Sunday, March 15, 2015
Sunday Reading - A Busy Week Ahead
This is going to be one of the busiest weeks around the Small-Hold for a while. Tomorrow afternoon I have to separate out the slaughter lambs and load them up. I finally asked at what point a lamb becomes a sheep and was told if they are under a year old and 150 pounds they are still considered lambs for meat processing. Then another expert said it was under a year and a half. Anyway I decided to research this and found out there are many different explanations for when a lamb becomes a sheep most of which depends on the incisor growth inside the mouth. After so many explanations I decided to use the less than one year old method. After that they are mutton. No way I am wasting time on milk fed only lambs that just seems wrong for some reason.
After the slaughter lambs are pulled out of the mix it's then time to bring all the ewes together and begin this year's lambing preparations. The birthing stalls must be made ready with new bedding and emergency heat lamps plus all the other birthing accessories. We should have the timing set to where the lambs won't start showing up until next week at the earliest but ya never know.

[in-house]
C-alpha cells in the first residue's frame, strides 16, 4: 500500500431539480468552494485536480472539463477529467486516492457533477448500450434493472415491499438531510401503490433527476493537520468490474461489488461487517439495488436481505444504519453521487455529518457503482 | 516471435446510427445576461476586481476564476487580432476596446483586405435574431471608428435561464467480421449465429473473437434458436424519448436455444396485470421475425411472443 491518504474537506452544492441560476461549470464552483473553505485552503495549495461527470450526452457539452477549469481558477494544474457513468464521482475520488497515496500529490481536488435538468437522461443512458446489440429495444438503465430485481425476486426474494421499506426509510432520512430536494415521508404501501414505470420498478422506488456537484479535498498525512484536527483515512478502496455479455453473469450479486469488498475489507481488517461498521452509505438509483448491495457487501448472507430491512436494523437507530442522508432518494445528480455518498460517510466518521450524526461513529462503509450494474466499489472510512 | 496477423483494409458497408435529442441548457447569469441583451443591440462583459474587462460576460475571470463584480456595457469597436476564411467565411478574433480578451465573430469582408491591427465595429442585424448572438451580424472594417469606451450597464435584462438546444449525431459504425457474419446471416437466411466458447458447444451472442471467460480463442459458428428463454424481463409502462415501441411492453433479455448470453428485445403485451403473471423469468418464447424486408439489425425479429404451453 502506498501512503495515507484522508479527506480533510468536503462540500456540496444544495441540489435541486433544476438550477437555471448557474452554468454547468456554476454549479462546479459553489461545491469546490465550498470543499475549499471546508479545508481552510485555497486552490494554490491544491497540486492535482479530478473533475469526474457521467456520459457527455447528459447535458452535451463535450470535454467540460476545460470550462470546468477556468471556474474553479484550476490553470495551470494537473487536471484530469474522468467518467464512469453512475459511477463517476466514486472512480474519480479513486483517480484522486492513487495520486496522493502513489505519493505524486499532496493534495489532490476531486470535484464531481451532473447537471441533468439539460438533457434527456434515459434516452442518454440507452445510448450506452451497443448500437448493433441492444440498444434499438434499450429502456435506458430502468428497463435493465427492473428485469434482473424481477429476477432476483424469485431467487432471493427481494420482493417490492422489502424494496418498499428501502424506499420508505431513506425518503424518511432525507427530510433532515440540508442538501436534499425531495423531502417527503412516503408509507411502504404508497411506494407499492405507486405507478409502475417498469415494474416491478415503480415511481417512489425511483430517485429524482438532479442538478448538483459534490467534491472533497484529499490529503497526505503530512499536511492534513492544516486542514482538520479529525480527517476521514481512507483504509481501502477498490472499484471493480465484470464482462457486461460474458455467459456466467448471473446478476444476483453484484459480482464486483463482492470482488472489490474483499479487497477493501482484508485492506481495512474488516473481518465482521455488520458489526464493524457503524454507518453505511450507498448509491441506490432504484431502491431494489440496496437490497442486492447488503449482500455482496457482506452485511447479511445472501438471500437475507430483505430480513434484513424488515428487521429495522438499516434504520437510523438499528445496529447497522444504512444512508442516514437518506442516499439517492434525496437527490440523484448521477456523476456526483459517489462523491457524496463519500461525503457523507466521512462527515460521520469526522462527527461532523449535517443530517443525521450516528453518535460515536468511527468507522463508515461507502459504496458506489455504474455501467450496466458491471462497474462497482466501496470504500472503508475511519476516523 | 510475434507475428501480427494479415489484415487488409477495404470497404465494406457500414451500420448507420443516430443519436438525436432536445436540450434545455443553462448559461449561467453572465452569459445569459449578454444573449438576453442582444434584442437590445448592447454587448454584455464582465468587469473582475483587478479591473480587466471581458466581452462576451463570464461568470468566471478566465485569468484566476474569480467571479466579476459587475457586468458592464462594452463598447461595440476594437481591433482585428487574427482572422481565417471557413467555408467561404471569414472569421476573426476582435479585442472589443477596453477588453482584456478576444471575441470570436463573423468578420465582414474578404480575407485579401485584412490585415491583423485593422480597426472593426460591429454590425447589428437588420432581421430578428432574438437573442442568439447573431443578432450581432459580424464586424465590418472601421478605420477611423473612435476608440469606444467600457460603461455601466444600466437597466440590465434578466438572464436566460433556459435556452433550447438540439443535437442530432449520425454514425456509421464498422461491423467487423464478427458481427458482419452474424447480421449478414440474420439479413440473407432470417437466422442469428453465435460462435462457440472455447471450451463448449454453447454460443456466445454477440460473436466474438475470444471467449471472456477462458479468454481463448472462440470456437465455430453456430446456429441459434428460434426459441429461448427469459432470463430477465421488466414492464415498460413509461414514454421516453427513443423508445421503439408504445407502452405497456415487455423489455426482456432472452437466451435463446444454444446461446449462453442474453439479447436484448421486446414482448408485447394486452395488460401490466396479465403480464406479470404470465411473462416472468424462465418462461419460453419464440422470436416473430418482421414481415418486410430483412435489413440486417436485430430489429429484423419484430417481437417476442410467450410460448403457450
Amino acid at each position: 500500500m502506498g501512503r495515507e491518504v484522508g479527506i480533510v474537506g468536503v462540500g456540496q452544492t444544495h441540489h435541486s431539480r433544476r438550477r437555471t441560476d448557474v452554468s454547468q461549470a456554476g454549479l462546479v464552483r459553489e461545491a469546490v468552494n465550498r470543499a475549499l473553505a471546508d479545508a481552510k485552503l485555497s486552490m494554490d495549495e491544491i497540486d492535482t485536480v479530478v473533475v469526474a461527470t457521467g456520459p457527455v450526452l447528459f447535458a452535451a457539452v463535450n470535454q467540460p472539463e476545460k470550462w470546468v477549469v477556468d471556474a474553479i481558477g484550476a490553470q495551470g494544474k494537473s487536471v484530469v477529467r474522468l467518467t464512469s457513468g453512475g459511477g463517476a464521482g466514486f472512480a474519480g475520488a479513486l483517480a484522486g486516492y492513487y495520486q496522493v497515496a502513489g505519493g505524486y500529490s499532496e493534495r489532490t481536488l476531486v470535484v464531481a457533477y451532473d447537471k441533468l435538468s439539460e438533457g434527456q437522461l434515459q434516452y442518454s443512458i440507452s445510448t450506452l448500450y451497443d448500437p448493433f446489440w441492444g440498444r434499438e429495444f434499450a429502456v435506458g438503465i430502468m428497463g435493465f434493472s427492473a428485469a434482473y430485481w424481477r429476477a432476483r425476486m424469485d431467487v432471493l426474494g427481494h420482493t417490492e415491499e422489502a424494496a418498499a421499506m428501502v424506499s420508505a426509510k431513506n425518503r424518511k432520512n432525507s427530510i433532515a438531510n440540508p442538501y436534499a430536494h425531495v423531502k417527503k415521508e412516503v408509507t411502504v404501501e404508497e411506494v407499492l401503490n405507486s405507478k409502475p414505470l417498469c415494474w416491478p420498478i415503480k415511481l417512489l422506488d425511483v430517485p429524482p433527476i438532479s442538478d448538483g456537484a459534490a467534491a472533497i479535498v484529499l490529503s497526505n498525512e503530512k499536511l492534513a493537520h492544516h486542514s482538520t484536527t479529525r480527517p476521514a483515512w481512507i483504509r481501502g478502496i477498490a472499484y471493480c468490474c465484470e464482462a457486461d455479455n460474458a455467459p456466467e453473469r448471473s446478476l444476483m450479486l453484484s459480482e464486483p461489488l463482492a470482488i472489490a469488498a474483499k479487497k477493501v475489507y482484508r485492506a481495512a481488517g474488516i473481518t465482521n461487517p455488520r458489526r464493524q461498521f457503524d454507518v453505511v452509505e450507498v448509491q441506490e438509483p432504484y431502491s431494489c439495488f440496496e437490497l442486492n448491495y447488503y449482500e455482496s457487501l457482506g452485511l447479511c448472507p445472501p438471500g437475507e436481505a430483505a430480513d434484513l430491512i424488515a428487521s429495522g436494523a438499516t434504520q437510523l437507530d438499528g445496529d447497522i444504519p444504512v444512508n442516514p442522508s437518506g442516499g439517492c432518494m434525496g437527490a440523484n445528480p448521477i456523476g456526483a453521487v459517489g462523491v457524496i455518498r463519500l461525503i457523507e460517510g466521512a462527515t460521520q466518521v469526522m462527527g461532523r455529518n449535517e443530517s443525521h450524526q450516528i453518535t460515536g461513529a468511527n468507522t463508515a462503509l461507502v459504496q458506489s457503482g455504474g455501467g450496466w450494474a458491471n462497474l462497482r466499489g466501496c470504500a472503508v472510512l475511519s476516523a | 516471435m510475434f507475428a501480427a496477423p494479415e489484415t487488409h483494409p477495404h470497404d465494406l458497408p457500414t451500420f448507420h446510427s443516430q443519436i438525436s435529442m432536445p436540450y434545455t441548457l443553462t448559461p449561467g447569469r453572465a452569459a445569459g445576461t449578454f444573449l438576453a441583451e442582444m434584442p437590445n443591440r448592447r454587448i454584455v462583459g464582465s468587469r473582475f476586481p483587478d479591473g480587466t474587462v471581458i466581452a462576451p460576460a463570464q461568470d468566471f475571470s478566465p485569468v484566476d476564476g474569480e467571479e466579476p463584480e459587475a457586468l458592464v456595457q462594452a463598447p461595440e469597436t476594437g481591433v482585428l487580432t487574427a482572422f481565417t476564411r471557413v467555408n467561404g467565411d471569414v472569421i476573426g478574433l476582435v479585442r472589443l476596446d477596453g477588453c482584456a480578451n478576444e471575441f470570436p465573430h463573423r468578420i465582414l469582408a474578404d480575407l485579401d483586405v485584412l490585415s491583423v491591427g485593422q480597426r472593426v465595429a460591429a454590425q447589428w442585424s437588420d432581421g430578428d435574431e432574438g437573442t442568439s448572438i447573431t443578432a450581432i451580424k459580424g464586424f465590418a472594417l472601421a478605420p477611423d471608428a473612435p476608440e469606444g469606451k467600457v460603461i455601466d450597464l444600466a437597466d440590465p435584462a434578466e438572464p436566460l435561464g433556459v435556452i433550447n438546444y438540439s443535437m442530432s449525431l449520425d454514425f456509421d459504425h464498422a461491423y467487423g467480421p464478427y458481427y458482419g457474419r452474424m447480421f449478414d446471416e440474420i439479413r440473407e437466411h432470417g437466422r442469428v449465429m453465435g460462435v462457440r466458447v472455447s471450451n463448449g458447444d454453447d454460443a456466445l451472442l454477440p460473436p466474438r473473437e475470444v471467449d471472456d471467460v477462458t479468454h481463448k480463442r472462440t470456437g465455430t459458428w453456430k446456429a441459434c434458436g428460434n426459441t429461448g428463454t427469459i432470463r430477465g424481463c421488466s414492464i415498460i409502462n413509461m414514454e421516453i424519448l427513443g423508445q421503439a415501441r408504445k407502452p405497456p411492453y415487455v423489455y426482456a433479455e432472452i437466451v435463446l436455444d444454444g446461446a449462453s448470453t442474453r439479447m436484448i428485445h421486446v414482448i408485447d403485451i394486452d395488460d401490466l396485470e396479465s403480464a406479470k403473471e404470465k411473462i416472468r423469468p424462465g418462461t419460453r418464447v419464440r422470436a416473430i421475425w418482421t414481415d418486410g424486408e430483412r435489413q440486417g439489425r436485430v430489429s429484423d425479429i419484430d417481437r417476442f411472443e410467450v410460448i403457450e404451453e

All this is really in preparation for shearing day that is scheduled for Saturday. Currently there are three yearlings out there earmarked as my shearing practice victims. They were members of the escapee group that ran into the cockle burr patch so there is no saving their fleece anyway. The perfect candidates for my inept shearing practice.
Between now and then I also have 60 square bales of hay to pick up from the neighbors and throw up into the hay loft. I imagine it's going to take me at least two trips to get em all and I am not looking forward to tossing them up into the loft by hand. I need to look into buying one of those conveyor things for the hay. We used to have one but got rid of it when we switched to round bales. Not my decision at the time but now I need one again.
After the sheep are sheared and preps are in place it's going to be work around the barn and checking the girls often so we don't miss a birthing. Since we leave the ewes in with the rams for so long we could be delivering lambs from now until June. The ewes will be kept inside the barn with only a small dry lot available to them until the lambs are ready to go outside. As each ewe shows signs the birthing is starting we will move her into a birthing stall so she can spend the first couple of days alone with her new ones and bond then it's time to introduce the lambs to the flock.
The cycle begins anew once again.
Keep Prepping Everyone!!!!